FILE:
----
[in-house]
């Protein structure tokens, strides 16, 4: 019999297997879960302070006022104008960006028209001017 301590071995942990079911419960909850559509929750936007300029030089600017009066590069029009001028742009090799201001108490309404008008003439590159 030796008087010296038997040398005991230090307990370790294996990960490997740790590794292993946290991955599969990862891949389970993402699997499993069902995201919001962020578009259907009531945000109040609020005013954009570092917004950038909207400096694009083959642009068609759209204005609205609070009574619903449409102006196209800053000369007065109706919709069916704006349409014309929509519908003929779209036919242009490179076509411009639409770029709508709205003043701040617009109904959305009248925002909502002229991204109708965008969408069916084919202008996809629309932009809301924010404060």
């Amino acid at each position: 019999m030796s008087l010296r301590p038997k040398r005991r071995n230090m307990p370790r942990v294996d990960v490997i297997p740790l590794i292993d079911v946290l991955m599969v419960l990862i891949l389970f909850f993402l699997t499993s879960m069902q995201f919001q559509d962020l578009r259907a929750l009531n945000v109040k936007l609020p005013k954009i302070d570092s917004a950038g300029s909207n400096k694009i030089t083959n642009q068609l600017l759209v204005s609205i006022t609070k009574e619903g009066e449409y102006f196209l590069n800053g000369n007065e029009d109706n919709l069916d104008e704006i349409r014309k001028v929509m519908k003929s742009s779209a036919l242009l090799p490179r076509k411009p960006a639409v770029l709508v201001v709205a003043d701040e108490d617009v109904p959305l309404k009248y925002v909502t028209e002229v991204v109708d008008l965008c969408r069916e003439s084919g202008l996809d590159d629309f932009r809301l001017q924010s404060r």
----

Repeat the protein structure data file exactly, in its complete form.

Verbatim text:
[in-house]
């Protein structure tokens, strides 16, 4: 019999297997879960302070006022104008960006028209001017 301590071995942990079911419960909850559509929750936007300029030089600017009066590069029009001028742009090799201001108490309404008008003439590159 030796008087010296038997040398005991230090307990370790294996990960490997740790590794292993946290991955599969990862891949389970993402699997499993069902995201919001962020578009259907009531945000109040609020005013954009570092917004950038909207400096694009083959642009068609759209204005609205609070009574619903449409102006196209800053000369007065109706919709069916704006349409014309929509519908003929779209036919242009490179076509411009639409770029709508709205003043701040617009109904959305009248925002909502002229991204109708965008969408069916084919202008996809629309932009809301924010404060």
């Amino acid at each position: 019999m030796s008087l010296r301590p038997k040398r005991r071995n230090m307990p370790r942990v294996d990960v490997i297997p740790l590794i292993d079911v946290l991955m599969v419960l990862i891949l389970f909850f993402l699997t499993s879960m069902q995201f919001q559509d962020l578009r259907a929750l009531n945000v109040k936007l609020p005013k954009i302070d570092s917004a950038g300029s909207n400096k694009i030089t083959n642009q068609l600017l759209v204005s609205i006022t609070k009574e619903g009066e449409y102006f196209l590069n800053g000369n007065e029009d109706n919709l069916d104008e704006i349409r014309k001028v929509m519908k003929s742009s779209a036919l242009l090799p490179r076509k411009p960006a639409v770029l709508v201001v709205a003043d701040e108490d617009v109904p959305l309404k009248y925002v909502t028209e002229v991204v109708d008008l965008c969408r069916e003439s084919g202008l996809d590159d629309f932009r809301l001017q924010s404060r």